- Erin and Kimber of No Limits Ladies
- John of Queercents
- Leo of ZenHabits
- Monk of MoneyMonk
- Shelley Elmblad of About Financial Software
- Joel Mueller of MacUpdate
To attract more and more traffic, their featured categories have been prominently placed on the blog:
What’s more, Mint teams developed a strong beta list when visitors left their emails at the end of every blog post. In fact, they built up this demand for around 8 to 9 months. Over this time, they accrued about staggeringly 20-30k emails. Such a figure became just too many as the system could handle only a couple of hundred; thus, Mint told their users they could have special access (alpha) if they put a badge on their blog or social media page – the badge simply said “I want Mint.” And actually, to this day, they still have badges available.
Then, Mint granted exclusive VIP access to all of the people who had the badge embedded. From this badge, Mint got free advertising on 600 different blogs as well as an SEO boost due to links pointing to Mint.com.
Besides these efforts, Mint successfully managed to have a myriad of personal finance bloggers write on the Mint blog for free so long as their site was linked back. They also sponsored personal finance blogs. As a result, Mint had more traffic than all other personal finance sites combined by the time of launch.
Strategy #2: PR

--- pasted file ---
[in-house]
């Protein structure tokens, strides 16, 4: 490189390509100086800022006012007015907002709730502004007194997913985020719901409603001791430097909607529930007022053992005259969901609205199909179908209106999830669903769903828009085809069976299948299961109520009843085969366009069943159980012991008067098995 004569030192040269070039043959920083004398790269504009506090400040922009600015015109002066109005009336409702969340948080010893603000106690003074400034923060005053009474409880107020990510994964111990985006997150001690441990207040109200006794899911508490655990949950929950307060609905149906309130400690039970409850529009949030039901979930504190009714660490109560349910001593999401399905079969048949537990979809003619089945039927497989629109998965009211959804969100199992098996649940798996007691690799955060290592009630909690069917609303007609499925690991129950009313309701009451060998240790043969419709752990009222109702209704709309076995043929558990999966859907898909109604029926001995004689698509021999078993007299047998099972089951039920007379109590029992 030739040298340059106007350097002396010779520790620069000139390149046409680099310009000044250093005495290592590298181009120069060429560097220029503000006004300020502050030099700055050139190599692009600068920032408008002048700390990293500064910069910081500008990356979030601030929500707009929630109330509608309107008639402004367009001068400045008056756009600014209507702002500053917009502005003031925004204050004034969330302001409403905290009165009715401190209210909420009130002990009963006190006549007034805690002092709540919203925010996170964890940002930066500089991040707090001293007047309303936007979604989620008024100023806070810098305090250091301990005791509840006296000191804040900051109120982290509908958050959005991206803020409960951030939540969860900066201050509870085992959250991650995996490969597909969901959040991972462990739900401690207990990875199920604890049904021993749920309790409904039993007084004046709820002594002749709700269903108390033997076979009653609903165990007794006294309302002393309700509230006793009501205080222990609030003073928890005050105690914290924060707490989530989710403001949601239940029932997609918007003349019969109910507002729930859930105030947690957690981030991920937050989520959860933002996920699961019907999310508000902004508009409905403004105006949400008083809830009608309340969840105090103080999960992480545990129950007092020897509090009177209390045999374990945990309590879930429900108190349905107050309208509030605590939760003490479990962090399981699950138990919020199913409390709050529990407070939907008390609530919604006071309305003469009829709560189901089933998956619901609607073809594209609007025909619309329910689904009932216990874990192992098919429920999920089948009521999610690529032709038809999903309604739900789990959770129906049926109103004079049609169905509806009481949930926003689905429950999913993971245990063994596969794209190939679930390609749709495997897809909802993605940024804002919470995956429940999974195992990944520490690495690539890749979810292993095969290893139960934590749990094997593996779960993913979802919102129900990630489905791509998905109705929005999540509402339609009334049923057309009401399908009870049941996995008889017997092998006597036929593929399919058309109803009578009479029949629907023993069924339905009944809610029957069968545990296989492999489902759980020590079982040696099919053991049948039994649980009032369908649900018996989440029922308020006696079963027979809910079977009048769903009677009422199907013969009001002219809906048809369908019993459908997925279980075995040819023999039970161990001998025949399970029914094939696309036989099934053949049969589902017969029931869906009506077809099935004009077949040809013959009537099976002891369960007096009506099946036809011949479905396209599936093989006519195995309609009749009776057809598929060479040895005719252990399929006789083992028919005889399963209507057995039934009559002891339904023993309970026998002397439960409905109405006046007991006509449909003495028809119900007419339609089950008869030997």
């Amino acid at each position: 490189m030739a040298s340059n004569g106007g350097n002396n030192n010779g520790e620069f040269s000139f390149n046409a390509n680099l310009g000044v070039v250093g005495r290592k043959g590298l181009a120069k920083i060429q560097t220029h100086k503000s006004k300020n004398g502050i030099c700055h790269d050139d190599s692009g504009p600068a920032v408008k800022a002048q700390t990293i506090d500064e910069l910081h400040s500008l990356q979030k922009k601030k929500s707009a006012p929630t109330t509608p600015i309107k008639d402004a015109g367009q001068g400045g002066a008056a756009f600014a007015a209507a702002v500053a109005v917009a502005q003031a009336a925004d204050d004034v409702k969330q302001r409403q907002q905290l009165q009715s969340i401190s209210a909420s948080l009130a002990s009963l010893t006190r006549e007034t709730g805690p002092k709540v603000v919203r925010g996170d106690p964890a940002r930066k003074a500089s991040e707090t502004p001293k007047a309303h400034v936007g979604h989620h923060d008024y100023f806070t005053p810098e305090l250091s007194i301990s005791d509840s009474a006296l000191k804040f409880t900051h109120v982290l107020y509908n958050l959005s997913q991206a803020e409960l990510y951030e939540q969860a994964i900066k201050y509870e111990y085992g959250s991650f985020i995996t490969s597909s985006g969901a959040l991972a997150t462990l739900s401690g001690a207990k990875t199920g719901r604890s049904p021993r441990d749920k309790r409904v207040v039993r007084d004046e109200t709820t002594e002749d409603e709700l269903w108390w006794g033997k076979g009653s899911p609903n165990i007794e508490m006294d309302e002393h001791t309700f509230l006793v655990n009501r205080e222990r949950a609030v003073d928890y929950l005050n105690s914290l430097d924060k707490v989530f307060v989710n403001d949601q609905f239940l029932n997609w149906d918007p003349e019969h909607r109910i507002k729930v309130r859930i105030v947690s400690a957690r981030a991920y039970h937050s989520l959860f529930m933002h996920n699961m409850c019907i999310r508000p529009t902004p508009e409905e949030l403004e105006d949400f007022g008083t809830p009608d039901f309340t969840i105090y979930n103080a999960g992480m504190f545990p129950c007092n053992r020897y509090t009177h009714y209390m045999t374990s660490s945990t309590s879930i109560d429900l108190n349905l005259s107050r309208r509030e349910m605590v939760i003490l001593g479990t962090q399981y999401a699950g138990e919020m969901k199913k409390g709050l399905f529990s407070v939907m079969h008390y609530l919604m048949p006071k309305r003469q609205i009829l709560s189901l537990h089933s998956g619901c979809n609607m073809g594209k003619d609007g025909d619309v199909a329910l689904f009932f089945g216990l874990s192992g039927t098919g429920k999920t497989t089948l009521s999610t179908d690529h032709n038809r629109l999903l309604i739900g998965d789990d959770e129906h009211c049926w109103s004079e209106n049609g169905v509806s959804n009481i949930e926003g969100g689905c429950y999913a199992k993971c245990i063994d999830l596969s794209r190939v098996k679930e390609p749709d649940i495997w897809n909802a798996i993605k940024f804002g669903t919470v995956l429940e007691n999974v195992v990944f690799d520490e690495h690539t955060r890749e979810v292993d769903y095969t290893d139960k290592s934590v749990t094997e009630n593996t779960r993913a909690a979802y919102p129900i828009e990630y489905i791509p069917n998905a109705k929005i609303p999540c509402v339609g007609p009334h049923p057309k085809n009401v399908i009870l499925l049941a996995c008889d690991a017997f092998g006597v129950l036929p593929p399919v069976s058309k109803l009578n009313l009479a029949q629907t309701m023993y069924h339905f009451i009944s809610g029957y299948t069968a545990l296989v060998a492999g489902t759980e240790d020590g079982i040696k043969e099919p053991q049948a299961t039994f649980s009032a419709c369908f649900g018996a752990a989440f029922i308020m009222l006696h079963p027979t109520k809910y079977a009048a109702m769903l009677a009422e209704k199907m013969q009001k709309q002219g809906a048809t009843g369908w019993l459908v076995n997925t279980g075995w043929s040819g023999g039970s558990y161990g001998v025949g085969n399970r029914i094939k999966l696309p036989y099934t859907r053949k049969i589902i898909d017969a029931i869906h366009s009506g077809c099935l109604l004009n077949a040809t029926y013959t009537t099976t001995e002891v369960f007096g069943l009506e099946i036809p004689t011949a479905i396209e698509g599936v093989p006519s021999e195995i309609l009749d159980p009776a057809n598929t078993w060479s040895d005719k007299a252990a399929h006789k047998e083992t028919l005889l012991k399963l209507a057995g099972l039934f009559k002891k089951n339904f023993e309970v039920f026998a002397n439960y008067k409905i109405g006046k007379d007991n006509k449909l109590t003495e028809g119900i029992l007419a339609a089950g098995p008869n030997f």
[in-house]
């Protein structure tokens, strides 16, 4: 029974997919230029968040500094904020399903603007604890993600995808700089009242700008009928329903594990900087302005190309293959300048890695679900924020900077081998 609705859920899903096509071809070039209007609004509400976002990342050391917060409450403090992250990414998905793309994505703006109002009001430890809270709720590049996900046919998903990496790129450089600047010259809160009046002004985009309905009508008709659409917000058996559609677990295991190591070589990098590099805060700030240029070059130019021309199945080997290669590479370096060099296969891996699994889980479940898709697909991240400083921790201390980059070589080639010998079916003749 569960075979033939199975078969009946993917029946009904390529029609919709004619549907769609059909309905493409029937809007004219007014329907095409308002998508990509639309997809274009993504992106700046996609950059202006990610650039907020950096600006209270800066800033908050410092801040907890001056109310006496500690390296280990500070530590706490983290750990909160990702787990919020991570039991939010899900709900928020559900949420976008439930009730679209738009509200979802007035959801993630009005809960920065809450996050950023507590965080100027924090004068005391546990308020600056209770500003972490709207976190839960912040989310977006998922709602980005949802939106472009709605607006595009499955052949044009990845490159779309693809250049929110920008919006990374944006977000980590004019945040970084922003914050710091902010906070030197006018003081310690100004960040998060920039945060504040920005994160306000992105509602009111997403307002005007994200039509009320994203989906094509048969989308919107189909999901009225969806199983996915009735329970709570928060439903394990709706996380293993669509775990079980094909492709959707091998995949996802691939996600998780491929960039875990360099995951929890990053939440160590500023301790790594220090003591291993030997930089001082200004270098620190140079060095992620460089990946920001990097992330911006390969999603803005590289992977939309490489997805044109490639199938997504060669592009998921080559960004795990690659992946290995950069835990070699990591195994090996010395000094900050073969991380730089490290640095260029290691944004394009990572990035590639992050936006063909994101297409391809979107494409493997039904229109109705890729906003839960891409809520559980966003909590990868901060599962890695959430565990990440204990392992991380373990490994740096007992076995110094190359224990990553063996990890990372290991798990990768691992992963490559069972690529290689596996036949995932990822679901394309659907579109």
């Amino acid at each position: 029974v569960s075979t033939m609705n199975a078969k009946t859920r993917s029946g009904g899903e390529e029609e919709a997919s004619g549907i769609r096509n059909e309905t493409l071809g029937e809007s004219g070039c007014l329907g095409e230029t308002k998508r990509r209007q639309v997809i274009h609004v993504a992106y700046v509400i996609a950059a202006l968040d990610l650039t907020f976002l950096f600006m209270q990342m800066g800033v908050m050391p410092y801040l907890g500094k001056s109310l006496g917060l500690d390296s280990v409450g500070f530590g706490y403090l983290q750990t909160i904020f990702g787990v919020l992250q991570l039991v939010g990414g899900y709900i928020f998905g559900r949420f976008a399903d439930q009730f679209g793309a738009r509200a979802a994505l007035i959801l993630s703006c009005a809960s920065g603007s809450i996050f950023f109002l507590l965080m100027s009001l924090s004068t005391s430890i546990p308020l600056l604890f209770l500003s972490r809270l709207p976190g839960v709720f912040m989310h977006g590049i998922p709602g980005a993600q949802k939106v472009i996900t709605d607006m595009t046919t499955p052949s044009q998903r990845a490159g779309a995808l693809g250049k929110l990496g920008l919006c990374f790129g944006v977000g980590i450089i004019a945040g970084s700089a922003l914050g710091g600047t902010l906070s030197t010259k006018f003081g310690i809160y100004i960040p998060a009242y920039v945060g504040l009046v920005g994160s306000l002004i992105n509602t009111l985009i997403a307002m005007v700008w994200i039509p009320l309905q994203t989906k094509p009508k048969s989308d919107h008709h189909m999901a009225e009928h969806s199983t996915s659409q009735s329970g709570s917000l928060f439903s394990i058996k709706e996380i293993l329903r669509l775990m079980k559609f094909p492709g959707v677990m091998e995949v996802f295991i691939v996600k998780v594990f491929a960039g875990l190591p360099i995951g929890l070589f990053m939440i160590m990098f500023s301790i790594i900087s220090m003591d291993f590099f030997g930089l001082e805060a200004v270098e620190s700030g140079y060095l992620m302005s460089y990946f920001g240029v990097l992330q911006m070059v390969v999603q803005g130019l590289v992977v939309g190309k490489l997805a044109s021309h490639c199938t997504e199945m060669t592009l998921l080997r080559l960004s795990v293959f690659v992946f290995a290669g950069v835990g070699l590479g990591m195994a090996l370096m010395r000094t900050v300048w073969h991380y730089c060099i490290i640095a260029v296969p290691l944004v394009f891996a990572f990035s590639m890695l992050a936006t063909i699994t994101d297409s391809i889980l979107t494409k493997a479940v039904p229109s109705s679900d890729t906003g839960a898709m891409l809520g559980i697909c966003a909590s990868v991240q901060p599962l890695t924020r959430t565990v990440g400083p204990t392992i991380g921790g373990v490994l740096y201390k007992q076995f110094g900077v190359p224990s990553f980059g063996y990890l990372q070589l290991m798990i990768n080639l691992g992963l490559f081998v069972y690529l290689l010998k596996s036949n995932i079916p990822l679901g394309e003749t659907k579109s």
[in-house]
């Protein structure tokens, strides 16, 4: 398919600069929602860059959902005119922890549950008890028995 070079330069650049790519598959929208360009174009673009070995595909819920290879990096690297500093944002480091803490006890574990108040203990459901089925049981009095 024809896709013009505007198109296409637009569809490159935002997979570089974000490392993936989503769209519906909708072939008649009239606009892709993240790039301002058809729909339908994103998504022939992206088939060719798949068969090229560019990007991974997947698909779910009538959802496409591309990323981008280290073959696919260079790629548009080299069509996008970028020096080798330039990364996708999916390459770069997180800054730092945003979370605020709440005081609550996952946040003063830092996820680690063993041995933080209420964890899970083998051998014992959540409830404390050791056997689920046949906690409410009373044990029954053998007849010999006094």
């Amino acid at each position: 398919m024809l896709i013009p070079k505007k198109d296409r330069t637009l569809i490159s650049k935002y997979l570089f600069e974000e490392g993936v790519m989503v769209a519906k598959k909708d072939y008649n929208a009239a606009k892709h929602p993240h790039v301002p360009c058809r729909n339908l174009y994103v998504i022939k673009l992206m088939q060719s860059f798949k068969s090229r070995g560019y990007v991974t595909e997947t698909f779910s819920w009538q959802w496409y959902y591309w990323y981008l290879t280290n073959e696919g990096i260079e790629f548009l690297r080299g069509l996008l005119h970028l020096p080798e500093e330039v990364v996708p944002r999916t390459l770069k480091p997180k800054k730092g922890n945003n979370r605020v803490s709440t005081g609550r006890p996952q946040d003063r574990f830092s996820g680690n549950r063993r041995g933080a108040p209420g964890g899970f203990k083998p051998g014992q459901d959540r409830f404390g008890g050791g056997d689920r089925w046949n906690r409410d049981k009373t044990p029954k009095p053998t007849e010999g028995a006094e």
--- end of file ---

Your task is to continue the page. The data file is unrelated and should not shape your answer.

Undoubtedly, almost all their blogging and content marketing efforts were flourishing. But perhaps what had a greater effect than their content marketing strategies was PR, which – Patzer says – was their best way to “pull” new users.
The Mint’s founder spent, on average, 1 week out of every 2 months doing a press tour. By the time of the acquisition, Patzer had done about 550 interviews.
When it came to their PR efforts, Putorti explained:
“Some entrepreneurs lately seem to be piling on against PR or saying that doing it in house is enough. Mint is an example where we (they used Atomic PR) did extensive PR-backed positioning research and went to town. PR was extremely high-quality traffic for us, and the optics for the brand were undeniably good. We trounced all of our online competitors, including Quicken, who sent us legal threats. Patzer talked to every outlet from Entrepreneur to Essence.”
Based on Atomic PR, it was clearly pointed out that their efforts led to an impressive 255% increase in coverage, as many as 20,000 signups in a day, and the fastest-growing personal finance software product. There is no denying that Mint deserved to be one of the most typical examples which have got its feet off the ground with PR.